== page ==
Let me start off by saying I have absolutely no issue with anyone who decides to put their children in childcare for whatever reason. Many parents have no choice because they work. Others want to because they want a break from their children, which I totally understand, and others do it because they feel it is beneficial for their child. Like with almost every aspect of parenting (apart from vaccinating and ear piercing – I probably judge a bit there!), I make no judgment on anyone else’s choices. This is more about why we seem obsessed with it like it is a necessity, and why people appear to be genuinely confused and shocked when I explain we don’t – and won’t – use early childcare. We’ve already had people question which childcare setting Elizabeth (she’s not even here yet, for fuck’s sake!) will be going to, and the answer is: she won’t.
Harrison is and will have been the only one of our children to have used early childcare. By early childcare, I mean anything before the age of three. Harrison went to a childminder for a couple of months around his first birthday, because I had to go back to work full time for a short time. I hated leaving him there – our childminder wasn’t the greatest in hindsight, and he didn’t particularly benefit from the experience. It was more of a necessity than anything else. When Alex came along, just a few months later, we made the decision for me to become a stay at home mum, so we pulled Harrison out.
We’ve always taken them to stay and play sessions – you know, the sort where you go for a couple of hours once a week, let them play and do craft stuff while you get to have a drink and a chat to some other parents. I’ve made some really good friends over the years at these sessions, and the kids always loved them. However, they have never been to any sort of childcare where they have been left. We did briefly look into it for Benjamin last year but decided that there wasn’t really any need. They all started at their school nursery in the September after their third birthday, and we will be doing the same with Elizabeth.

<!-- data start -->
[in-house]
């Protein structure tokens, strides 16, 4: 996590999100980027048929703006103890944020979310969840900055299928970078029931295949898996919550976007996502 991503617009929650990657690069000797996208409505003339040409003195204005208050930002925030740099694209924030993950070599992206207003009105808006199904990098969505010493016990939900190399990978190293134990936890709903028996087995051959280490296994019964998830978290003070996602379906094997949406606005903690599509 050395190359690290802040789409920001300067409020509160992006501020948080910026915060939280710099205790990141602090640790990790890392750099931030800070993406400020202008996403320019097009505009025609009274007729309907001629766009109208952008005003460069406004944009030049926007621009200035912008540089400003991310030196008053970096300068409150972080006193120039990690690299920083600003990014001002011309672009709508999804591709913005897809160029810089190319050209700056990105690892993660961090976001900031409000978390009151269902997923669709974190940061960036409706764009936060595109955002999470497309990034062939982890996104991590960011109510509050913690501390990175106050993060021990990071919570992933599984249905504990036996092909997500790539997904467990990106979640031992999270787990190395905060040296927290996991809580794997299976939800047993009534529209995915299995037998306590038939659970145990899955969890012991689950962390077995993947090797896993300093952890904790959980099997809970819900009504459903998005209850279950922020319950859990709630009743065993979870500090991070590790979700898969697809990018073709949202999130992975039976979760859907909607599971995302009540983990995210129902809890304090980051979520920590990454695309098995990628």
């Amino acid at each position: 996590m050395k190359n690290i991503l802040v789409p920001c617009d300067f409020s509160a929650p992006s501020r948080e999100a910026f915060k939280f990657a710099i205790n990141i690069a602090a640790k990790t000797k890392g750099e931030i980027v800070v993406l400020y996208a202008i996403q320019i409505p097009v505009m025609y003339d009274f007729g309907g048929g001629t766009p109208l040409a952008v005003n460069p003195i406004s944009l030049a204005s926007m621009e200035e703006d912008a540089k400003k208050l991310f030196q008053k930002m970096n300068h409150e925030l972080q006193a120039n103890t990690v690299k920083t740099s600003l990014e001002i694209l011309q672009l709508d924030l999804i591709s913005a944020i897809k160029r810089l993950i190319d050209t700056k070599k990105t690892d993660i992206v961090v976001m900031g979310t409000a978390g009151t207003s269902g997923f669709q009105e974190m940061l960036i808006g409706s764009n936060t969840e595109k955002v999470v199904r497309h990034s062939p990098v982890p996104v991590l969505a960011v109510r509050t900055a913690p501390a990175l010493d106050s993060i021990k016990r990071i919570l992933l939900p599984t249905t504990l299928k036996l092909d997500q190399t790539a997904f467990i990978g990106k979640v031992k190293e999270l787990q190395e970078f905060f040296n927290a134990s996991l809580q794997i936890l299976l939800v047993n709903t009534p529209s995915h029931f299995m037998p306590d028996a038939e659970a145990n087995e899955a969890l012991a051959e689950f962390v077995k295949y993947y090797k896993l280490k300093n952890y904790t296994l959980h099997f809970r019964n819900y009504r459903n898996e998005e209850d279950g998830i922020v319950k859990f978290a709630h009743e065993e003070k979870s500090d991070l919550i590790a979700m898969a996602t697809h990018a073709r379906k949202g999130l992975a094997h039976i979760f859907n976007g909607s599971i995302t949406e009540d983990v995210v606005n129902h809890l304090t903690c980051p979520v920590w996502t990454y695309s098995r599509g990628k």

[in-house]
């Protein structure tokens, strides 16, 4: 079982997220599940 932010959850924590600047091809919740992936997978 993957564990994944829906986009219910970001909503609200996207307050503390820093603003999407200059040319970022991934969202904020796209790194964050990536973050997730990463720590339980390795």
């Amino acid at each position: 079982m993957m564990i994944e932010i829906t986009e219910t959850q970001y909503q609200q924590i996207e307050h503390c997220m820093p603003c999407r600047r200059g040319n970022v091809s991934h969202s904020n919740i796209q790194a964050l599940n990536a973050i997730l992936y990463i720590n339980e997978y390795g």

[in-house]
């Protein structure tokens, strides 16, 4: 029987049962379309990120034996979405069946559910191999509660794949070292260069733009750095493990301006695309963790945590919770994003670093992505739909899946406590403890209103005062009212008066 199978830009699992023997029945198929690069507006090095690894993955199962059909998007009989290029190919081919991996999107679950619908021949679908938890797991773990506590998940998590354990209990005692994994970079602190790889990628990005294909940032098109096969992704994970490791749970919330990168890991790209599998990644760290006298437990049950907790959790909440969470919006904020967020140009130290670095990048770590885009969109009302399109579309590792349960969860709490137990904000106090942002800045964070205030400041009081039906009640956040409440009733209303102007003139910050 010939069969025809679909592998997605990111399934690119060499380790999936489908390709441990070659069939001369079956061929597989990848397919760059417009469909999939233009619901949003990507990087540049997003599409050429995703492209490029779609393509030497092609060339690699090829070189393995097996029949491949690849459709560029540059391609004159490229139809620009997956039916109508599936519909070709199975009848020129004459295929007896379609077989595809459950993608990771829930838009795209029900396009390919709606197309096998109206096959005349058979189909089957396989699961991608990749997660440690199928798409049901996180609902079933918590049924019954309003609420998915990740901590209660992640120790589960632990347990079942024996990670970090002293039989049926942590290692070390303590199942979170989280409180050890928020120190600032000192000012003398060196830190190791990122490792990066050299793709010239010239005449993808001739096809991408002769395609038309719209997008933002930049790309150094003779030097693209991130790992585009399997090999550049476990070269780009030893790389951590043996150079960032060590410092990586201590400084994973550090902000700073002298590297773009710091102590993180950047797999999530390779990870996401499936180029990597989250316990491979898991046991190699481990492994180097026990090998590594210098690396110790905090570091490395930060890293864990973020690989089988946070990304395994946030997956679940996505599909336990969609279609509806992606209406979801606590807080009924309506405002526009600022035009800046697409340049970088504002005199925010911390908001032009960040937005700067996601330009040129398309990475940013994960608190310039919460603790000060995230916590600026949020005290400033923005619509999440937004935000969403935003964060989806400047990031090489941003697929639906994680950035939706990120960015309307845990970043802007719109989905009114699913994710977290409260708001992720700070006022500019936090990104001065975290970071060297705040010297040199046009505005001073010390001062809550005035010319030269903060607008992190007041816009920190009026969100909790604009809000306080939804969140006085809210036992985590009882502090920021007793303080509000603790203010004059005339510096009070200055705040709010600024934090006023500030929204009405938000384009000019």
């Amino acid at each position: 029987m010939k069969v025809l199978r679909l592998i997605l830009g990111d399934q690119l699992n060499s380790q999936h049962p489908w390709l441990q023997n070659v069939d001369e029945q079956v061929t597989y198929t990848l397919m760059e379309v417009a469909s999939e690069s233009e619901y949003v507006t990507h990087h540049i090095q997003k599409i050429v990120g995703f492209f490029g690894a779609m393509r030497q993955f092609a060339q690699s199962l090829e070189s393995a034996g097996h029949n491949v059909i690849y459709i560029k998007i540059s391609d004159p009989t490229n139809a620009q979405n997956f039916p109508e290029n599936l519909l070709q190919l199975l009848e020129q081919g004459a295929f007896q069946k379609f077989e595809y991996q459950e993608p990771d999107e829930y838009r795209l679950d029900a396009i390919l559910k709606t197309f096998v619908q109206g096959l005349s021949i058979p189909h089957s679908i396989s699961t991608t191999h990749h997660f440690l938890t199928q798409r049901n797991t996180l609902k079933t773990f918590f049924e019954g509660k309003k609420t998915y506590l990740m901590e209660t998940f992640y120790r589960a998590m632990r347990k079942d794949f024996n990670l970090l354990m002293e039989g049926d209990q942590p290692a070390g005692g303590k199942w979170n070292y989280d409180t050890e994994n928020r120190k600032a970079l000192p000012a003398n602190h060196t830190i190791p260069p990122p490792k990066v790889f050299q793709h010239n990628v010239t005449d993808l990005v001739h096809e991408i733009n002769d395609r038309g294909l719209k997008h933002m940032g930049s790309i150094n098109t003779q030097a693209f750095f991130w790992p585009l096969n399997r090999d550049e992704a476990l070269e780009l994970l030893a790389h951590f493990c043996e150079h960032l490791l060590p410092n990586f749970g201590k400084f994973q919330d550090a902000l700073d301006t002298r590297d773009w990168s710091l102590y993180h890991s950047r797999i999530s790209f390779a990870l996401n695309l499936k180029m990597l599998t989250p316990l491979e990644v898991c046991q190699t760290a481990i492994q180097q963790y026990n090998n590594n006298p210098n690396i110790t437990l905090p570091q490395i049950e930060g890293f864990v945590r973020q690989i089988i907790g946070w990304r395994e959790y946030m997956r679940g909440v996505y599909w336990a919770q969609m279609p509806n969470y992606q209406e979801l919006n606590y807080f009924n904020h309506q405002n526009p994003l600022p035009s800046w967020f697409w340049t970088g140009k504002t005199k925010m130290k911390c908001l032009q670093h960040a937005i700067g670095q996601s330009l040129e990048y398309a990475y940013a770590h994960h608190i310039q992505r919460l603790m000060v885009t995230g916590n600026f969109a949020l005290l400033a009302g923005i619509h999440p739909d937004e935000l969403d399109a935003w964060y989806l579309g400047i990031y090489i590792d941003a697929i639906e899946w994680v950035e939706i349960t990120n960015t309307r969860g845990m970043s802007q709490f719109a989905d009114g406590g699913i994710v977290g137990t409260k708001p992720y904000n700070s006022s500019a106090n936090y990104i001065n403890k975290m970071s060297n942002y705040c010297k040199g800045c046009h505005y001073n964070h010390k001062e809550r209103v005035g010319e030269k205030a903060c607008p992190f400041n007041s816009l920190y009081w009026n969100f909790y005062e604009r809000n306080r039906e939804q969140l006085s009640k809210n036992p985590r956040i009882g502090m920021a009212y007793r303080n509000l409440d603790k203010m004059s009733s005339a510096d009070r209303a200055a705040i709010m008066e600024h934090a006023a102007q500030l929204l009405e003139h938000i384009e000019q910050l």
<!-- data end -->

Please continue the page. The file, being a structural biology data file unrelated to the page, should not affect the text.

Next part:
We don’t need to enrol them at a playgroup or nursery before this. I work from home, and while it is a pain in the arse, the whole reason that I do what I do is so that I can be at home for the children. I can attend their sports days, I can take them and pick them up from school every day, I can go to see them collect certificates and prizes and their special assemblies. I am priviledged enough to be able to do this and work around my children. It’s obviously easier now because Benjamin is at school nursery in the afternoons, and when he’s at home he can keep himself amused so I can work, although I do drop work if he wants a story or for me to play.
I’m under no illusion that it will be a lot harder with Elizabeth. I’m only giving myself a two-week ‘maternity leave’, and then I will be back at work, working around her naps. If you are reading this and wondering how I will give her the attention she needs – don’t worry. I practice ‘attachment parenting’ (a label I hate with an absolute passion, but it’s the best way to describe it). If she wants picking up, she gets picked up. If she wants to sleep all day on me, she sleeps all day on me. I will follow her lead and if it means I get nothing done in the day, so be it. I’ll just have to work around that, but it is perfectly doable. Because of this, there is no ‘need’ for her to go to any childcare before she starts school nursery when she is three.
Someone asked me if I thought they would miss out by not going to an early childcare setting – aren’t I risking making them clingy and over-dependent on me, and not giving them the chance to socialise? When I get these questions, I look at Harrison, Alex and Benjamin. They are three of the most sociable little boys you could imagine. It took Ben slightly longer to come out of his shell, but I think that’s more of his personality than anything else. The three boys all skipped off to school without a second look – I have never struggled to get them into school. They go to their youth club at the church quite happily every week and will go to friends houses and on residential school trips without tears. In short; no, not attending childcare has never held them back socially or made them clingy. Quite the opposite, in fact. As well as each other, they’ve had their little friends at playgroups, friends children and we live in an area where there are lots of other children to play with. I’m also aware that we are quite privileged in that we are able to have lots of educational toys at home for the kids, more books than a library (or so it feels) and a car to be able to take them out to do lovely things whenever we can so that, as Alex’s nursery teacher said in his school report, ‘they are obviously exposed to plenty of quality experiences at home’.
I’m also asked about whether I want a break from them. Of course I do! Like any parent, I dream of having the occasional child-free evening at a pub or something, but not to the extent I would want to send them to childcare every day. I do (mostly) like being with my children – reading with them, playing with them, taking them to playgroups and for walks. I don’t want to miss out on that with them – they’re only young for such a short time!
For many families, early childcare is either a necessity or something they they believe their child benefits from, but like all things to do with raising kids, it isn’t for everyone, and it is important that no one makes assumptions or judges someone else on their way of doing it.